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This high-flying grad is looking to relaunch safe commercial air travel

‘We’ve invested a lot to ensure we’re absolutely ready,’ says Concordian Andrew O’Brian, the CEO of Quito International Airport
July 23, 2020
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By Molly Hamilton

Quito International Airport in Ecuador At the height of the lockdown, Quito International Airport repatriated more than 30,000 tourists to Canada, Europe and the United States. | Photo: Corporación Quiport

This spring, airport CEO Andrew O’Brian, MBA (International Aviation) 09, was facing a very specific global challenge. With closed borders and mass flight cancellations, how could the aviation industry adjust to our new normal during — and after — COVID-19?

So Quito International Airport in Ecuador was looking to set an example on June 1, when it reopened to commercial flights at 30 per cent capacity. It is now offering flights with seven international and regional airlines, including American Airlines and KLM; more will be cautiously added in the coming weeks.

“This restart marked an important milestone,” says O’Brian. “Many countries are watching what is happening in our city with interest. In that sense, we are proud to be pioneers and show leadership.”

While Latin America became a hotspot of the pandemic, O’Brian and his team worked with Ecuador’s government and the mayor of Quito to equip the airport for safe travel.

“We’ve invested a lot to ensure the airport is absolutely ready,” he says.

Employees are now regularly screened with a polymerase chain reaction (PCR) test to check for COVID-19, as well as wear masks and gloves, and follow social distancing protocols.

All check-in counters, restaurants, shops and immigration counters have been equipped with plexiglass barriers, and passengers’ temperatures are taken at check-in.

“We’ve also put up all kinds of signage, markings on the ground for social distancing and informational videos,” says O’Brian. “We want to make the airport safe and we want people to feel safe.”

‘It’s a huge learning curve’

andrew-obrian

Vancouver-native O’Brian is prepared for the challenges that lie ahead.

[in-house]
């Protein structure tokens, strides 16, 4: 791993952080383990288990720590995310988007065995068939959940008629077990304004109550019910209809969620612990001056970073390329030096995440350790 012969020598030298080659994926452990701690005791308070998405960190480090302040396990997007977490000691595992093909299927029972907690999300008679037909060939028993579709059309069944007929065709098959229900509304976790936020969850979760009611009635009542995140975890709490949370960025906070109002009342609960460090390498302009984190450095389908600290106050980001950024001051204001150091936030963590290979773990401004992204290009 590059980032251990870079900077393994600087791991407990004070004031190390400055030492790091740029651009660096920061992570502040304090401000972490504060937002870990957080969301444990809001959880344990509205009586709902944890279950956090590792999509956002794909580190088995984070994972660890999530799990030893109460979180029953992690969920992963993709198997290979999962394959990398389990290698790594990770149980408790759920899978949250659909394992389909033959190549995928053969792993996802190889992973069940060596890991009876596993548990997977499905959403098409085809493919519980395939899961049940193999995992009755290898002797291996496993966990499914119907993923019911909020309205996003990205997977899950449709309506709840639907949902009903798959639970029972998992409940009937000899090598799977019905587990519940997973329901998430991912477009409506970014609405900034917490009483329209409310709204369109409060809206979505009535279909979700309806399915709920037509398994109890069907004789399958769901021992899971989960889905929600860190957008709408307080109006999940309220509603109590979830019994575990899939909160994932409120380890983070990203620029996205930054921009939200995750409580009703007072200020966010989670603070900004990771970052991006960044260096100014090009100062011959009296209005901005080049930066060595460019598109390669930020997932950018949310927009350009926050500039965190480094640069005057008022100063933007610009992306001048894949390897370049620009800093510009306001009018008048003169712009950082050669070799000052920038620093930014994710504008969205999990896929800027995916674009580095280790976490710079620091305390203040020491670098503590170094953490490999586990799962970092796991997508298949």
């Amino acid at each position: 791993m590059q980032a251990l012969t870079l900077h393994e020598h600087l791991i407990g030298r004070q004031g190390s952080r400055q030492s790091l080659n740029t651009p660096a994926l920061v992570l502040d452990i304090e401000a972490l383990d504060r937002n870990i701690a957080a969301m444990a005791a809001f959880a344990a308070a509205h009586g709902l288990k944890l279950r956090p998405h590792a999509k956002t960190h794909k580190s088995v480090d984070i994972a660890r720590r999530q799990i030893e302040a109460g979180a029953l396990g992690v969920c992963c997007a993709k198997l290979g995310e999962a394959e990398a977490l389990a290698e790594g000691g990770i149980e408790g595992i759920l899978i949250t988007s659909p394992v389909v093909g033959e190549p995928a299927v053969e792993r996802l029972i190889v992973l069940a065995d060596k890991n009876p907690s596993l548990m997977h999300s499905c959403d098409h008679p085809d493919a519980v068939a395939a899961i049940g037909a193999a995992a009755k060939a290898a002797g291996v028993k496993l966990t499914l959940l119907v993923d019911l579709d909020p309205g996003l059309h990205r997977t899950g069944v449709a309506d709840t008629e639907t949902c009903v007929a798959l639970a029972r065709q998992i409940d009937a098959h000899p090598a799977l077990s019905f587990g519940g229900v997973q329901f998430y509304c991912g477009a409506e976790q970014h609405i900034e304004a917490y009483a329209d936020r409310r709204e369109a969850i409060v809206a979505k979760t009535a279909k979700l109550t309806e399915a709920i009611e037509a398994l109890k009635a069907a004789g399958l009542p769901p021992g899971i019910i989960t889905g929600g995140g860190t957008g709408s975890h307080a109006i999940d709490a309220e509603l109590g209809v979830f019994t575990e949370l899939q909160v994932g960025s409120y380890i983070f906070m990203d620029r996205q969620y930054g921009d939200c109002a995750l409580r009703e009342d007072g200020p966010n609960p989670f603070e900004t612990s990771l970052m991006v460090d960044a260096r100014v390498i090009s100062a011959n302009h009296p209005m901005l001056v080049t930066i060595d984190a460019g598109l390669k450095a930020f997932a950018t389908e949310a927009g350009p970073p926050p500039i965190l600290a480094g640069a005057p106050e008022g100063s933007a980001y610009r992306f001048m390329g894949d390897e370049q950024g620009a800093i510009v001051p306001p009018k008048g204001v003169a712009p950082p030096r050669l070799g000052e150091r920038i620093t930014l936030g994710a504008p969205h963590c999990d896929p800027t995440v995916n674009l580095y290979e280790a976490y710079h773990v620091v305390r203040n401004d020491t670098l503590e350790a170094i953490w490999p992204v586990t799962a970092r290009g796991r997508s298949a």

He’s been working overseas for 17 years and for eight at Quito International Airport. He credits much of his professional success to the education he received at Concordia in the Global Aviation MBA program.

“My MBA in aviation was the pinnacle educational experience of my career,” says O’Brian. “It really launched me to where I wanted to go.”

Prior to COVID-19, Quito International Airport’s 9,000 employees managed 15,000 to 18,000 passengers a day, alongside a bustling cargo program of exports and imports. The airport is partnered with 18 international airlines from the United States, Canada, Europe and other Latin American countries.

But after the cessation of commercial flights on March 18, “it was like walking through a ghost town,” O’Brian says.

With one significant exception: “I’d say our air cargo program has actually increased a little bit because of all the emergency supplies that are flying around the world.”

The airport also coordinated the repatriation of Ecuadorian citizens, plus the repatriation of more than 30,000 tourists to their home countries in Canada, Europe and the United States.

“So we’ve been really, really busy trying to operate while also being on this huge learning curve to protect passengers in the airport, to protect our staff who work with passengers and to protect airport workers.”

‘How do you show people that it’s safe to travel again?’

Airlines have also been preparing for the restart of travel.

“Modern airplanes have these incredible high-efficiency particle (HEPA) filters that circulate air and kill viruses,” says O’Brian. “If we have the airport experience covered, and if the airlines have all their upgraded hygiene and cleaning protocols, and if they communicate that properly, then we think the experience of flying should be safe.”

But while Quito International Airport and some airlines may be ready to start welcoming passengers, a key question remains: are passengers ready to fly?

Quito International Airport in Ecuador COVID protocols at Quito’s airport include temperature readings.

“The main issue now is how do you show people that it’s safe to travel again? How long is that going to take? The fear, uncertainty and unpredictability of the future — what does that mean for a sector like us, in aviation?” asks O’Brian.

“We anticipate it could take us three to five years to get back slowly to the same volumes we were handling just last year.”

 

 

 

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